Rahul Gandhi, this is your chance
The nation continues to reel under the shock of the death of a young medical student who was brutally gang raped in New Delhi on the 16th of December. The incident caused an eruption of protest across the country over the past week as people from all walks of life have made a loud, unified demand for the improvement in law and order as well as the mandate for capital punishment for the crime of rape. As the Congress big wigs attempt to placate the masses with expressions of sorrow and promises, the people are far from satisfied. Even Sonia Gandhi's rare 20 minute attempt to reassure protesters outside 10 Janpath failed to garner any confidence as they criticised her for making empty gestures.
The public sphere was embroiled in an image battle between the protesters and the cops, jostling between the brutal lathicharge last Sunday, the mystery of who killed constable Subhash Tomar, to the recent sexist remarks on female protesters by President Pranab Mukherjee's son Abhijit Mukherjee. But since the death of the victim, and the gang rape of a 42 year old woman in Kalkaji within days of the first incident, that perception battle has abated. The nation seethes with anger, focused only on the police and the government as a large question mark looms over their credibility.
There is a need for proactive action and responsible outreach over this crucial issue. It's surprising that the 'young' leaders of the Congress party are nowhere to be seen supporting or even debating the call of the nation. Most importantly, as the Congress party props up Rahul Gandhi as a youth icon and the party's flag bearer for 2014, he is missing from the scene while the people yearn for swift action.
Doesn't Rahul Gandhi sense public sentiment and see an opportunity to fill the political void? If he is who the Congress party says he is, doesn't he feel it his duty to directly address the concerns of thousands across the nation? Doesn't he see that any attack against him allegedly 'politicizing' the issue will only backfire? Doesn't he feel the need to step in and attempt to remedy the mistrust surrounding the political class? Doesn't he feel the need to give some peace to the girl's grieving family? Doesn't he feel the need to do the right thing?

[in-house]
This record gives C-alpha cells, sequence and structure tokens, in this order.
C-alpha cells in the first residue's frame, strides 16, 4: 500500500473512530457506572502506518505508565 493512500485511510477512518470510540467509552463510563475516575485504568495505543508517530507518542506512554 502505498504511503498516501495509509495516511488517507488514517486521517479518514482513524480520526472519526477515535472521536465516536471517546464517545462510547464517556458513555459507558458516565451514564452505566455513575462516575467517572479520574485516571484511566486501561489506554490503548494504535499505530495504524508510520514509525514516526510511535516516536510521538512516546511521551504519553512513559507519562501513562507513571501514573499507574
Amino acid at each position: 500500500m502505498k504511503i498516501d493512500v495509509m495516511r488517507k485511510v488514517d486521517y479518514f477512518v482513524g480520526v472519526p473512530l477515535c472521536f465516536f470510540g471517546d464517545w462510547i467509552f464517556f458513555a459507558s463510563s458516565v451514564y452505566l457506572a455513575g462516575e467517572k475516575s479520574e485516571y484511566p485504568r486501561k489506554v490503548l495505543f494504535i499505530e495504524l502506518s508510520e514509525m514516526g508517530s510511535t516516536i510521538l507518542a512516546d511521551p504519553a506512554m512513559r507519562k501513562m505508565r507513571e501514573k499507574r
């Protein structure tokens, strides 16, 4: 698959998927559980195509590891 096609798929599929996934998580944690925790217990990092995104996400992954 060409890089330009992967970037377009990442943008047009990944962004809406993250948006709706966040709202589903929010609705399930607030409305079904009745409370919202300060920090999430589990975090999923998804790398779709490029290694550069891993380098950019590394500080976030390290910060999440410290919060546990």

Mr Gandhi, this is your opportunity. You have the chance to change the nature of political discourse in the nation by responding to the concerns of the people your Party says you allegedly represent. You have the chance to bolster faith in politicians by understanding and reassuring all those on the streets, at home, in schools and offices, worried if they or their loved ones will be safe in the capital. This is clearly not a political issue, but one demanding a simple and strong message. While you may give a press conference or a sound bite, nothing would be as potent as you meeting the protesters in New Delhi. Discuss with them the progress of setting up fast track courts; the pros, cons, and the practicalities of imposing the death penalty for the crime of rape; the definition of 'rarest of rare cases'; and the measures put in place to ensure safety in the capital. You have nothing to fear from them. They are the ones who live in fear everyday in the capital.
It's about time you flex your position in the Congress party in the service of the people, to drive the point home that you are capable to lead and represent the youth of this country. Set the groundwork for your political future in the full glare of the media, and the people will invest their faith in you now, in 2014 and beyond. Please take that step, and prove your detractors wrong.
More about Ayushman Jamwal
Ayushman Jamwal works on the foreign desk at CNN-IBN.
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